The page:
Germany-based Trumpf, one of the world’s leading providers of laser systems and manufacturing tools, says that strong order momentum will drive a double-digit percentage increase in sales for its current 2010-2011 fiscal year.
The family-owned company endured a tough period following the downturn of late 2008 and early 2009, with the sudden slump in demand hitting key sectors such as automobile manufacturing. But with orders gathering strength since the start of 2010, Trumpf is now seeing sustained demand for its lasers:
“Orders received at Trumpf have been on the rise in nearly every market, with the upturn gaining speed towards the end of the fiscal year,” said the company, whose fiscal year ends on June 30. “This is especially true for our laser division.”
Since its acquisition of the UK-based fiber laser specialist SPI Lasers in October 2008, Trumpf has enjoyed a portfolio covering virtually every laser technology used in materials processing – whether the application is macro processing for heavy industry or micro-drilling for high-precision in semiconductor production.
With that wide range of laser systems now available, it can be difficult to know which is best for any given application, and Trumpf has been working to address this confusion. For many, the choice boils down to this deceptively simple question: “Carbon dioxide or solid-state laser?” But with diode-pumped, thin-disk, fiber laser and direct-diode systems each falling under the “solid-state” umbrella, the answer is not as straightforward as the question suggests.
Trumpf’s Arnd Szegalowski addressed the issue at the recent congress of the German Welding Society in Nuremberg, explaining that it is the specific application detail that provides the answer.
For cutting applications, the key factor is the thickness of the material being cut. For thin metal sheets, a solid-state laser has a distinct speed advantage. Usually processed at a high feed rate, with a flat (rather than angled) cutting front, the shorter wavelength of the solid-state laser couples well to thin sheets of metal.
“Solid-state lasers show considerable advantages for stainless steel sheet thicknesses of up to 4 mm,” said Szegalowski. “Compared with the CO2 laser, they cut faster and are therefore more efficient and productive, with the same high cutting quality.”
What the CO2 laser provides is a greater flexibility when it comes to thickness – its better absorption at a steeper angle of incidence yields better coupling into the material being cut, and means that it cuts through either thick or thin targets with ease.
Fiber or disk?
But with the range of options now available, the next question facing a customer that wants to cut thin material is which type of solid-state laser to select? Both fiber and disk-based sources can be suitable for cutting, says Trumpf, with direct-diode systems largely restricted to welding and brazing at present. The disk configuration features in both its new TruLaser 5030 and TruLaser Cell 7040 cutting machines (both are fiber-guided – although not fiber lasers), which are used for 2-dimensional and 3-dimensional cutting, respectively.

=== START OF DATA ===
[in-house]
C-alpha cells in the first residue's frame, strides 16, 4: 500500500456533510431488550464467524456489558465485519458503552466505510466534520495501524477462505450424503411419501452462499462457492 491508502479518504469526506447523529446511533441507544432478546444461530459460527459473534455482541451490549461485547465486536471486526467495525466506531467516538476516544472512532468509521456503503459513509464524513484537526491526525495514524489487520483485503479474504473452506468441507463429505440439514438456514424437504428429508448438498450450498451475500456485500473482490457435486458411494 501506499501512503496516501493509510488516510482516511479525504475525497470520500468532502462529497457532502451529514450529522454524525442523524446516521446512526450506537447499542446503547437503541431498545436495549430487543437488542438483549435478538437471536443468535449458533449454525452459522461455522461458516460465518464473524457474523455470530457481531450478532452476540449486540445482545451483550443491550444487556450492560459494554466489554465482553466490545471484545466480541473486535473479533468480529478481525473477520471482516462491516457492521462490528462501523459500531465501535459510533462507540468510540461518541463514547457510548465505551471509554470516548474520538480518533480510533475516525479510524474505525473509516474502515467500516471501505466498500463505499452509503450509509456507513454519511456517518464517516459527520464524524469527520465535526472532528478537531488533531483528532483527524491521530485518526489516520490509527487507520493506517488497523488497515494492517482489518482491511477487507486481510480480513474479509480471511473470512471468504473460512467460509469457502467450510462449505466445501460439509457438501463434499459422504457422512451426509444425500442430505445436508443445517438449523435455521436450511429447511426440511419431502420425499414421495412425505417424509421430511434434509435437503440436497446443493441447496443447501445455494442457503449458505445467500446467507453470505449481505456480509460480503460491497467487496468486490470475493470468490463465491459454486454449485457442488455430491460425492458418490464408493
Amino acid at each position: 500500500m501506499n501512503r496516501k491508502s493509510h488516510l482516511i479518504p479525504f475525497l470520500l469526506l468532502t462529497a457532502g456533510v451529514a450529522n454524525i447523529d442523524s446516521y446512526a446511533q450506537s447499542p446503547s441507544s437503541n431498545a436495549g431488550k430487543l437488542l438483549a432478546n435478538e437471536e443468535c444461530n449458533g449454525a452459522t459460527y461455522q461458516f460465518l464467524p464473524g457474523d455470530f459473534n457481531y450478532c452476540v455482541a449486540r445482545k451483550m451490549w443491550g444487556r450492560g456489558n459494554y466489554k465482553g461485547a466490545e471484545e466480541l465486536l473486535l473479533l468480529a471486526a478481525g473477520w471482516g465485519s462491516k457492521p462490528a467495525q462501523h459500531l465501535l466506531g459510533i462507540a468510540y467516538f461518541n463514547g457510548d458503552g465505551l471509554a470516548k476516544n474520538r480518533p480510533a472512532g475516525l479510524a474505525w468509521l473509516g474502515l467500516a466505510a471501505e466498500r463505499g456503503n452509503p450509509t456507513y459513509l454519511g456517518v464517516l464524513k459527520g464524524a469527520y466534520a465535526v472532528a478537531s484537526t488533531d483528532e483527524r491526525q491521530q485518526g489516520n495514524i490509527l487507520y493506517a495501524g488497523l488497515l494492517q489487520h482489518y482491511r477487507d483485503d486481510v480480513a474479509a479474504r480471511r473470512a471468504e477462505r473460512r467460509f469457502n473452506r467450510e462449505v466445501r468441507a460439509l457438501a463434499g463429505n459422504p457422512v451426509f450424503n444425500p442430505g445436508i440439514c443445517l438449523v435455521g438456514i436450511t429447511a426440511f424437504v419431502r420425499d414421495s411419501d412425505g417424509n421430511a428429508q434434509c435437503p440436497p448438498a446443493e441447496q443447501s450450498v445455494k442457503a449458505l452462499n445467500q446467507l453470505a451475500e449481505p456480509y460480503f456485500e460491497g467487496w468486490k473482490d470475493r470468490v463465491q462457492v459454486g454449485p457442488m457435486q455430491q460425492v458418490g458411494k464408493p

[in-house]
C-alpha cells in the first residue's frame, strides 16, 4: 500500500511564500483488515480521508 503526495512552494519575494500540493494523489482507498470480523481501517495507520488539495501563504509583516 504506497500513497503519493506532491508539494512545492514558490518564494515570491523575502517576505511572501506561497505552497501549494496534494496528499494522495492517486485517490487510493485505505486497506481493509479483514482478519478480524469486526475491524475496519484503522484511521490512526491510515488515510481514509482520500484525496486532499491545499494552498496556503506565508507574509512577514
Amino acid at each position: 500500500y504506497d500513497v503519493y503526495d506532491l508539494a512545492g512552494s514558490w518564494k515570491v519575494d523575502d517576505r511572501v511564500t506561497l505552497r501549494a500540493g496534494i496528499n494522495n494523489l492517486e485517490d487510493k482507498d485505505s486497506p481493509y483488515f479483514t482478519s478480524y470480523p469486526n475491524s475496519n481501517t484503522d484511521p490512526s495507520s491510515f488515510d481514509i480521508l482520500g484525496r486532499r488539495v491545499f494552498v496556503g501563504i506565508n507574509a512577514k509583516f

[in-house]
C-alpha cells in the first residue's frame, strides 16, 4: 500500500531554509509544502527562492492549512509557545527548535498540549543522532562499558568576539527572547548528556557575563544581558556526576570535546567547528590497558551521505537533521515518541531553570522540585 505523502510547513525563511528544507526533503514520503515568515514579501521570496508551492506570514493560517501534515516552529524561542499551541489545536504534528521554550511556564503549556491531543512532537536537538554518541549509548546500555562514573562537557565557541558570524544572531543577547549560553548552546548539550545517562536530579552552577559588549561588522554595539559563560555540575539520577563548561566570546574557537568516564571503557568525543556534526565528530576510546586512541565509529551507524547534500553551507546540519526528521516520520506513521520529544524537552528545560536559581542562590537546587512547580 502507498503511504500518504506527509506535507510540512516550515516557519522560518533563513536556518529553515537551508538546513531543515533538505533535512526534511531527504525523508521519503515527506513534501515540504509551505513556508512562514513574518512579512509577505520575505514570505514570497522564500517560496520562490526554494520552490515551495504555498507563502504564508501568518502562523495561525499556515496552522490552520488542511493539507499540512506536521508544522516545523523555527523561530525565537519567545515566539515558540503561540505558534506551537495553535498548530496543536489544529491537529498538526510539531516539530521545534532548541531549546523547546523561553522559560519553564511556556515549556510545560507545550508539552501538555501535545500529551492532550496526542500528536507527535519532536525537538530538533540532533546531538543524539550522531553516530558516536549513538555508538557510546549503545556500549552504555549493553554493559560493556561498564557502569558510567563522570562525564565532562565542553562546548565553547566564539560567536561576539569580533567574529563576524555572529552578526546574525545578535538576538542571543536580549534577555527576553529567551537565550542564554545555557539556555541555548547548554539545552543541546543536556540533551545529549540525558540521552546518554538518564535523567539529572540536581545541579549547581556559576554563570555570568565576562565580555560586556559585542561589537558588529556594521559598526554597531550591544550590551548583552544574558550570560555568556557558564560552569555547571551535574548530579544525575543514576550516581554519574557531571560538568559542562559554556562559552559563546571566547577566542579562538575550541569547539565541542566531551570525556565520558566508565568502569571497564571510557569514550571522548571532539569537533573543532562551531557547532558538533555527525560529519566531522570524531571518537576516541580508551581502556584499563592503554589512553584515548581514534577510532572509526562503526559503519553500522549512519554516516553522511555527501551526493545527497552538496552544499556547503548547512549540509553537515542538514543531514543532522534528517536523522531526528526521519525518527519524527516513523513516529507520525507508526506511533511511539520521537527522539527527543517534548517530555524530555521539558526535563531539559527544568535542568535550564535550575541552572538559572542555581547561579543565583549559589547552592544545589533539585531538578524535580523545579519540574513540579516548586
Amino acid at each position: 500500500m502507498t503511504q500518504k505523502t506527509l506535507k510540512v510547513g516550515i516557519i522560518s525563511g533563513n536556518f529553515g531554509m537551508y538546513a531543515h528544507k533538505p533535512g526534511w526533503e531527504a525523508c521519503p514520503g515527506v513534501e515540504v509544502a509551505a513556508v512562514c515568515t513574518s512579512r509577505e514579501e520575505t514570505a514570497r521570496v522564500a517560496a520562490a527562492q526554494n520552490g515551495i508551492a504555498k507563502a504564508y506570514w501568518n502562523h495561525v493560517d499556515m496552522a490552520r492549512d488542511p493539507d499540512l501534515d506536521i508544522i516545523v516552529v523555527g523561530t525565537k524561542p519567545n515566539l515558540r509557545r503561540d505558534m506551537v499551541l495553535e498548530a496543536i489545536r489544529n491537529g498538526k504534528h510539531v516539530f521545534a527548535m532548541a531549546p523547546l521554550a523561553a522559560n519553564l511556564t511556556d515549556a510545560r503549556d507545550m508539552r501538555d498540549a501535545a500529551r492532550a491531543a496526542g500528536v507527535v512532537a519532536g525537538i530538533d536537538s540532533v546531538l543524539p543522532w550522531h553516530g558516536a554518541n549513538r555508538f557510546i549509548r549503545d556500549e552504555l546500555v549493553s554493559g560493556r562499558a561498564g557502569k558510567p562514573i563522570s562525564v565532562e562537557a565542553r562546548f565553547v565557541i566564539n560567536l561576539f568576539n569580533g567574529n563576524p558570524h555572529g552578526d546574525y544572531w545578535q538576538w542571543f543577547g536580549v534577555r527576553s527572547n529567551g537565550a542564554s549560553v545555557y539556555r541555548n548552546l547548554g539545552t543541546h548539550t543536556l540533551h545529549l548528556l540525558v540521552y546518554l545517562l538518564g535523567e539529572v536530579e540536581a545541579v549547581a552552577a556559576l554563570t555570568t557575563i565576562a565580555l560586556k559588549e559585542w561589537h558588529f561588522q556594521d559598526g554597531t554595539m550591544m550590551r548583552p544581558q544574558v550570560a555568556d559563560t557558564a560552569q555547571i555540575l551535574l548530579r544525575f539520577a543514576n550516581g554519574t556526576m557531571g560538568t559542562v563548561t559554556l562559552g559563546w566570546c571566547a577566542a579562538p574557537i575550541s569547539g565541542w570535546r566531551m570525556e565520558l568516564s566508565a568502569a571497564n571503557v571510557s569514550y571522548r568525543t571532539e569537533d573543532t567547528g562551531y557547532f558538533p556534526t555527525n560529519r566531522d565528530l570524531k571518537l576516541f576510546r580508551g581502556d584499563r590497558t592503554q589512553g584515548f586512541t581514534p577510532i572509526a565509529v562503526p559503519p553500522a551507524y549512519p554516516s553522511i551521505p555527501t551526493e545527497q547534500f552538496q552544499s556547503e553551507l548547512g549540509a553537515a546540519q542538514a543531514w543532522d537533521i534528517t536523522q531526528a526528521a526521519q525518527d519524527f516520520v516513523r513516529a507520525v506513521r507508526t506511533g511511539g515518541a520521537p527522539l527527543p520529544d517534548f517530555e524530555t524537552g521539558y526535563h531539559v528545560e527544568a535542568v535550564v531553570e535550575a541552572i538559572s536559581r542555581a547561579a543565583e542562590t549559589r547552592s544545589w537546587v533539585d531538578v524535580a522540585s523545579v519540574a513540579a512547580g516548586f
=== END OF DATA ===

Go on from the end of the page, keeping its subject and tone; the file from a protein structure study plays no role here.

Because of their generally lower power output, fiber lasers are best suited to cutting thinner materials, for example metal foils or sheets up to 1 mm in thickness with a power of up to 1 kW. But, while the diffraction-limited beam produced by a fiber laser is ideal for economic processing of thin material, the same characteristic presents a problem with thicker materials: “The small focus point is unfavourable because the die clearance is too small, and waste produced during cutting cannot be blown out,” Trumpf says.
As a result, although the company expects to see a slight general shift away from CO2 lasers and towards solid-state lasers, it believes that the disk configuration will take the lion’s share of the market for the latter. And this is a considerable market – Trumpf estimated the 2008 market for laser systems used in materials processing to be worth €6.5 billion. That figure no doubt dropped in 2009, but should show a strong recovery for 2010. Tom Hausken, an analyst at the market research company Strategies Unlimited who specializes in photonics, says that the market for CO2 laser sources will be worth $700 million in 2010.
“Our gut feeling says that the proportion of solid-state laser cutting systems will be [roughly] 30 per cent,” Trumpf suggested to optics.org.
Perhaps more importantly, the company believes that the market for laser systems is far from saturated, with only 10-20 per cent of potential applications having been tapped so far. Key trends in favor of the technology include the move towards using advanced materials in all sorts of products, from more efficient cars, to medical devices, to next-generation aircraft.
Trumpf sees ultrafast lasers as one of the key technologies that will enable mass-production of products based on such materials. “With pulse durations of less than 10 picoseconds, they offer the potential to process new materials, such as composite fibers, in high-volume production environments,” said the company.
Because the pulse durations are so short, the laser processing is effectively “cold”, with no time for heat to be transferred from the laser pulse to the processed material – the result is that pulses inject energy in a highly targeted way, meaning no heat-affected zones comprising either molten material or burrs.
Shortly to release its annual report and financial results for the difficult 2009-2010 fiscal year, Trumpf certainly appears to have recovered from the downturn very well - although since they only run up until June 2010, those results perhaps won't fully reflect that recovery. But with a full range of laser technologies in place, the company looks set for robust growth over the next few years.